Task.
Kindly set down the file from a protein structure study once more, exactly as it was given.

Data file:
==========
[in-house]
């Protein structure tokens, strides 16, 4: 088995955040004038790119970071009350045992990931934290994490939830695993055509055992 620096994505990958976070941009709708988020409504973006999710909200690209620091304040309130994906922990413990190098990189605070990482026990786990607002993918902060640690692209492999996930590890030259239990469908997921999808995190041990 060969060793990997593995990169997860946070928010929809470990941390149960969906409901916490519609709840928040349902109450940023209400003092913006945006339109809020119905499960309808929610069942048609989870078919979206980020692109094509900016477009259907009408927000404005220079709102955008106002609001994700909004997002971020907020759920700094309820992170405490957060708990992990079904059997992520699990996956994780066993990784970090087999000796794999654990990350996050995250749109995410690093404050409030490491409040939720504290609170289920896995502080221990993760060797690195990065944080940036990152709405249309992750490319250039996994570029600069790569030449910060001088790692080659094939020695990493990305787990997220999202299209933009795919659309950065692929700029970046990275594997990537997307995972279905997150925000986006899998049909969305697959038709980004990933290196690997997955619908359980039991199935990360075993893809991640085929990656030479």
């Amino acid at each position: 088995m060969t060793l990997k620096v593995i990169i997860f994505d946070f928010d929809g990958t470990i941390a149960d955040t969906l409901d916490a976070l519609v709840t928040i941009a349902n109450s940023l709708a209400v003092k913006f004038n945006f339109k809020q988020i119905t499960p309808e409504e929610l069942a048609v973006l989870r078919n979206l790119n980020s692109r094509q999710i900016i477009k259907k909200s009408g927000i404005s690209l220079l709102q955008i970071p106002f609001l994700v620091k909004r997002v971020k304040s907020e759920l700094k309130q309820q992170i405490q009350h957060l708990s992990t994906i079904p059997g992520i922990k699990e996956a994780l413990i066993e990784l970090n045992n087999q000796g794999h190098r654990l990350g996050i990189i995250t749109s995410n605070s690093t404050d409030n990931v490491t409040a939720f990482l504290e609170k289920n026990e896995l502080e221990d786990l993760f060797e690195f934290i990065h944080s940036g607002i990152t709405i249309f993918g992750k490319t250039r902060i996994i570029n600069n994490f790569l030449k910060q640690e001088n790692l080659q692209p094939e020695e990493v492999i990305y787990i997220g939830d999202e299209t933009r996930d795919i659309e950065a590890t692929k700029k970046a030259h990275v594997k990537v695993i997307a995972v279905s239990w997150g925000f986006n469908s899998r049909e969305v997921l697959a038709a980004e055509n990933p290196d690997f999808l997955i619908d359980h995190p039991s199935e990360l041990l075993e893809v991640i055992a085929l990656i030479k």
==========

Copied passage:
[in-house]
């Protein structure tokens, strides 16, 4: 088995955040004038790119970071009350045992990931934290994490939830695993055509055992 620096994505990958976070941009709708988020409504973006999710909200690209620091304040309130994906922990413990190098990189605070990482026990786990607002993918902060640690692209492999996930590890030259239990469908997921999808995190041990 060969060793990997593995990169997860946070928010929809470990941390149960969906409901916490519609709840928040349902109450940023209400003092913006945006339109809020119905499960309808929610069942048609989870078919979206980020692109094509900016477009259907009408927000404005220079709102955008106002609001994700909004997002971020907020759920700094309820992170405490957060708990992990079904059997992520699990996956994780066993990784970090087999000796794999654990990350996050995250749109995410690093404050409030490491409040939720504290609170289920896995502080221990993760060797690195990065944080940036990152709405249309992750490319250039996994570029600069790569030449910060001088790692080659094939020695990493990305787990997220999202299209933009795919659309950065692929700029970046990275594997990537997307995972279905997150925000986006899998049909969305697959038709980004990933290196690997997955619908359980039991199935990360075993893809991640085929990656030479």
């Amino acid at each position: 088995m060969t060793l990997k620096v593995i990169i997860f994505d946070f928010d929809g990958t470990i941390a149960d955040t969906l409901d916490a976070l519609v709840t928040i941009a349902n109450s940023l709708a209400v003092k913006f004038n945006f339109k809020q988020i119905t499960p309808e409504e929610l069942a048609v973006l989870r078919n979206l790119n980020s692109r094509q999710i900016i477009k259907k909200s009408g927000i404005s690209l220079l709102q955008i970071p106002f609001l994700v620091k909004r997002v971020k304040s907020e759920l700094k309130q309820q992170i405490q009350h957060l708990s992990t994906i079904p059997g992520i922990k699990e996956a994780l413990i066993e990784l970090n045992n087999q000796g794999h190098r654990l990350g996050i990189i995250t749109s995410n605070s690093t404050d409030n990931v490491t409040a939720f990482l504290e609170k289920n026990e896995l502080e221990d786990l993760f060797e690195f934290i990065h944080s940036g607002i990152t709405i249309f993918g992750k490319t250039r902060i996994i570029n600069n994490f790569l030449k910060q640690e001088n790692l080659q692209p094939e020695e990493v492999i990305y787990i997220g939830d999202e299209t933009r996930d795919i659309e950065a590890t692929k700029k970046a030259h990275v594997k990537v695993i997307a995972v279905s239990w997150g925000f986006n469908s899998r049909e969305v997921l697959a038709a980004e055509n990933p290196d690997f999808l997955i619908d359980h995190p039991s199935e990360l041990l075993e893809v991640i055992a085929l990656i030479k």